The business model for companies like this are Software as a Service (Saas), which means (a) it ties you to their service, because you can’t export “your” website and move it to another host or provider, and also means (b) if you stop paying for / using their service, you can kiss your website goodbye. (Let’s not even get in to using a “free” template on these types of services; “free” means allowing them to run ads on your website for which you can neither control the content, nor reap any financial benefits).
Owning your website also means you have all the passwords and ability to access the hosting accounts, code, domain registrar, code, templates, and other software loaded on the server you pay for – even if it’s just written down on a piece of paper somewhere and contains a bunch of things on it you don’t understand. If nothing else, you want the ability to give that piece of paper to the next person who may help manage your digital profile for you.
I have a friend who paid someone to build a website for her business a few years ago. Problem is, that person no longer builds or maintains websites and has moved on to another career. To make matters worse, neither my friend nor the person who built her website have the passwords, login information, or even the name of the hosting provider written down anywhere they can find.
Yes, we can untangle it for her (and I’m meeting with her next week to discuss that very thing), but she’s frustrated that she spent the money to build the site a few years ago, and now may be facing a situation where she has to start over again mostly from scratch. Imagine buying your own building, making it look exactly the way you want it to, and then giving the keys to someone else to manage the building for you without keeping another set of keys for yourself.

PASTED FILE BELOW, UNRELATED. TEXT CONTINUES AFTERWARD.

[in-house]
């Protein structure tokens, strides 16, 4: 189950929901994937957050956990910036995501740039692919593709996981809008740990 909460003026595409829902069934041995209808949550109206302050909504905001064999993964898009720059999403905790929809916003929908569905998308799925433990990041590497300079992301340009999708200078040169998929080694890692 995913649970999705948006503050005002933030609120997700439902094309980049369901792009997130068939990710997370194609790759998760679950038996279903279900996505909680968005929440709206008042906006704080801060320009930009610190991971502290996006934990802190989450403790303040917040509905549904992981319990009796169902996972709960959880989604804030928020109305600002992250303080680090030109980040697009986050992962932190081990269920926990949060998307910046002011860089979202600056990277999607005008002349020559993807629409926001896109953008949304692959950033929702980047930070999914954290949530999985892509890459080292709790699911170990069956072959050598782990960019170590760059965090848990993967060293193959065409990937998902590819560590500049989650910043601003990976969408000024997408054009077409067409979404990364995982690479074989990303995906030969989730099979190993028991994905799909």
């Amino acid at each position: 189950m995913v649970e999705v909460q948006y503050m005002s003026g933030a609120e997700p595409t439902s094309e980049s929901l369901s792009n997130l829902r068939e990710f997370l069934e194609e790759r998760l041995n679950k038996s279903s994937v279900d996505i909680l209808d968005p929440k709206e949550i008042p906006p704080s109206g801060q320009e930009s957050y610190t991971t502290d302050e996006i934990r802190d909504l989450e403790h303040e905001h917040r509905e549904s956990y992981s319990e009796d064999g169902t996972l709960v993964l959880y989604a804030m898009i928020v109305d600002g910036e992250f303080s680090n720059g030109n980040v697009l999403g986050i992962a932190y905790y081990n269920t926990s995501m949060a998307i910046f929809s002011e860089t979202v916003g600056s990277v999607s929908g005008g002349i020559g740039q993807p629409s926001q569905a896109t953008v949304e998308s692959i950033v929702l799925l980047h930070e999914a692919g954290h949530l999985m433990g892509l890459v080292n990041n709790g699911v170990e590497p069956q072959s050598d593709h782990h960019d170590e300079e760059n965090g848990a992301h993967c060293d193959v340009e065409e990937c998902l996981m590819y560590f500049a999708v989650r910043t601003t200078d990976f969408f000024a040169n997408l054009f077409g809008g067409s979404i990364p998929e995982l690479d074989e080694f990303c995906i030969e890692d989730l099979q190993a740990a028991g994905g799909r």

We won’t know how much is salvageable until we can get “under the hood,” but first we may have to spend some significant time and effort “changing the locks.”
“But wait,” I can hear some of you say. “What if your hosting company goes down? There’s proof you don’t even own your website if you build it via code or WordPress or some other mechanism!” Nope. You can own your building or store, and the power can go out, yes – but you know the power is going to come back on, and when it does, everything will go back to normal. Plus, you (should always) have a backup of your website – something you can’t do with SaaS providers.
By the way, we’re not suggesting that using SaaS website builders / providers is a bad idea. We just think you should understand exactly what you are getting (and not getting) when you use those services. Depending on where you are in the life cycle of your business or organization and what your communications needs are they might be the perfect thing for you to consider, especially as a temporary solution while you are starting your business.
However, in the long run, if you’re serious about your business we believe your eventual goal should always be to fully own your website. Not only that, it should be where you try to send everyone to learn more about you via your other marketing efforts on traditional and Social media.
We’ll move on to discussing Paid Media in our next article. In the meantime, you can go catch up on all the Facebook and Instagram stuff you missed yesterday.
– Glenn May-Anderson is a Managing Director of Lumaro Group